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There was no single or predominant developer. The homes were built for the most part by individuals either for their ownuse, or to sell to the multitudes of people from the Midwest and East who were then emigrating to Los Angeles, 
transforming it into one of the country’s largest metropolitan areas.

The homes in our neighborhood reflect the wide range of styles that were popular in the 1920s. As dense development leapfrogged around the Los Angeles Basin,Larchmont managed to retain its distinctive feeling as asuburban community, not so very different (except of course for the weather) from those communities in the Midwest and East from which so many of its new inhabitants had recently departed.
In order for the Hancock family to confirm the validity of their title to Rancho La Brea, they hired former U.S. Senetor Cornelius Cole in the 1870’s, and paid him with 500 acres on the northeast portion of Rancho La Brea, which included the western part of our neighborhood. Cornelius Cole(1822-1924) and his family soon incorporated their acreage within their newly founded township of Colegrove, which was annexed by the City of Los Angeles in 1909. The land between Melrose and Beverly, and Rossmore and Gower, was sold off by the Cole family in 1906 in five-acre plots. Those plots and the former Gower Ranch were gradually subdivided, and during the housing boom associated with the growth of the film industry in the 1920’s, most of the houses in our neighborhood were constructed.

Larchmont Village History

The Larchmont Neighborhood is part of the alluvial flood plain between the Hollwood Hills and Baldwin Hills (the sediment from the hills formed our hard pan clay “soil” that needs topsoil for gardening). At the time Europeans arrived in the area, it was inhabited by bands of indigenous people called Tongva, hunter-gatherers who had come to the area from Nevada  and spoke a language that combined elements of Ute and Aztec languages. Before development, the land consisted of open grassland crossed by seasonal creeks and streams which made their way south to Ballona Creek. Old maps show that stream beds were located on Arden, Plymouth, and Bronson Boulevards. Our neighborhood was at the eastern end of the 5000-acre Mexican land grant called Rancho La Brea. The Rancho ended on what is now Gower Boulevard. Gower Boulevard was also  the western  boundry of a ranch owned by George T. Gower.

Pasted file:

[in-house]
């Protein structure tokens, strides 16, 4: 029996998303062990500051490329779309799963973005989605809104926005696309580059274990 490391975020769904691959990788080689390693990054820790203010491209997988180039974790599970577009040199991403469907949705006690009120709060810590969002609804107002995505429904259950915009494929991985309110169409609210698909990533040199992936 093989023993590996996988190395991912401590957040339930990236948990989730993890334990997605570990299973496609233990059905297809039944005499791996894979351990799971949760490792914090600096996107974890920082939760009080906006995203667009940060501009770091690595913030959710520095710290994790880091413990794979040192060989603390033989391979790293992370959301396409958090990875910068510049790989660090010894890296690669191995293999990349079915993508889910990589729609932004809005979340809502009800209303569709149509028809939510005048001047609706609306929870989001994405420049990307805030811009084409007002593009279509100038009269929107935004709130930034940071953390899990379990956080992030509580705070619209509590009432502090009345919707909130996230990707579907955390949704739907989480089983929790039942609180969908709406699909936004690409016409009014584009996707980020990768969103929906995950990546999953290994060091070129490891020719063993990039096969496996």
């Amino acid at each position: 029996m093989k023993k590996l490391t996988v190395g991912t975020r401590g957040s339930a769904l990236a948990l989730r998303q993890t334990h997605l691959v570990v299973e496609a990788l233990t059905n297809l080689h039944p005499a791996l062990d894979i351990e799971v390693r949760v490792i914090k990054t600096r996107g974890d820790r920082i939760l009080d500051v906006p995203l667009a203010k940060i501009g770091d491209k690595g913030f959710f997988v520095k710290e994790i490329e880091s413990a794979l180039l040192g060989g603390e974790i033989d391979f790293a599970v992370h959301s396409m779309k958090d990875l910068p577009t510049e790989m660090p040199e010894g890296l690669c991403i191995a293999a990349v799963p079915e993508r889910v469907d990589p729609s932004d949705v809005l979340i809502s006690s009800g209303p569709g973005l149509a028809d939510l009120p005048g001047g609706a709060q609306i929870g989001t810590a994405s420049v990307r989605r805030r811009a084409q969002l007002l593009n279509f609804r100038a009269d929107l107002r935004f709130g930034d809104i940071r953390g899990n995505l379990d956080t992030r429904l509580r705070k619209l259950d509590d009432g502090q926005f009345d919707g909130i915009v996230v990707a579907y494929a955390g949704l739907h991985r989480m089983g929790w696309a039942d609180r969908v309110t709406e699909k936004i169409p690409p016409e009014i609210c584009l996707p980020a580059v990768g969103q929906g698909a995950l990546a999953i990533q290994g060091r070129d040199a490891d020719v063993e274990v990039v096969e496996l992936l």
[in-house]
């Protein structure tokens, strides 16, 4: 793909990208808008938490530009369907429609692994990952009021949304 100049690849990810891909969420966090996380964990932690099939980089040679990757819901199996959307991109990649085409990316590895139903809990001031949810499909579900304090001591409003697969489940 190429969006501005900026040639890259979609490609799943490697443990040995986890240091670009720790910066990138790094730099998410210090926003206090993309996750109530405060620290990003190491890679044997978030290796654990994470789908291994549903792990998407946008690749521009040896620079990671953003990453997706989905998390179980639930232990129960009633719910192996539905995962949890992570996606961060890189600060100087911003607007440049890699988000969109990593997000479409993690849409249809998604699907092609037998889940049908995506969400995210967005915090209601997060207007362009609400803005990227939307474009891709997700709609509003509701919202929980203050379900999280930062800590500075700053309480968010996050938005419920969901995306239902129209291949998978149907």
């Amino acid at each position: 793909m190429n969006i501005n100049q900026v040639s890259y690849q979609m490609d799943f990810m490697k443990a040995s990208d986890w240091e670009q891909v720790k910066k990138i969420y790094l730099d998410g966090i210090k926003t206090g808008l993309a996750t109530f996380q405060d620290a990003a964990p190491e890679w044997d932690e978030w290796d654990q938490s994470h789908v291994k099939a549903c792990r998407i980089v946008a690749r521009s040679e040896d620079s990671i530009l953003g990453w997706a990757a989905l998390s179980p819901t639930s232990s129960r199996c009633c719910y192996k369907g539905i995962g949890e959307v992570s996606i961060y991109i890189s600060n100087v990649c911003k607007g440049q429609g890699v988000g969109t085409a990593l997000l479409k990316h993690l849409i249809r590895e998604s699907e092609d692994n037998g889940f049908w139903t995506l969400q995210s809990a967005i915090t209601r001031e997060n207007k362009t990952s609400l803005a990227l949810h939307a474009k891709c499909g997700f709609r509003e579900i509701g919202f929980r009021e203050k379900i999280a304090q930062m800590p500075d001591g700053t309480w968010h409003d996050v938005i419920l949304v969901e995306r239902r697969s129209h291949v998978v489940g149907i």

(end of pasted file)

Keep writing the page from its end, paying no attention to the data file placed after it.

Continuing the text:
Boundaries: South side Melrose Avenue to the north side of Beverly Boulevard, between the east side of Arden Avenue and the west side of Wilton Place
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Larchmont Village Neighborhood Association

Larchmont Village is a small neighborhood community within the great City of Los Angeles, conveniently located just minutes from Downtown L.A. and within walking distance from major Hollywood studios. With our historic older homes, convenience to local restaurants, and one-of-a-kind shops along Larchmont Boulevard and Melrose Avenue, we welcome visitors and new residents to our village.
If you live in Larchmont Village, we welcome you and invite you to join our neighborhood association. With annual dues of $25, you will receive your own LVNA Membership Card.

​LVNA cardholders can receive discounts on goods and services, as offered, at any of our Participating Businesses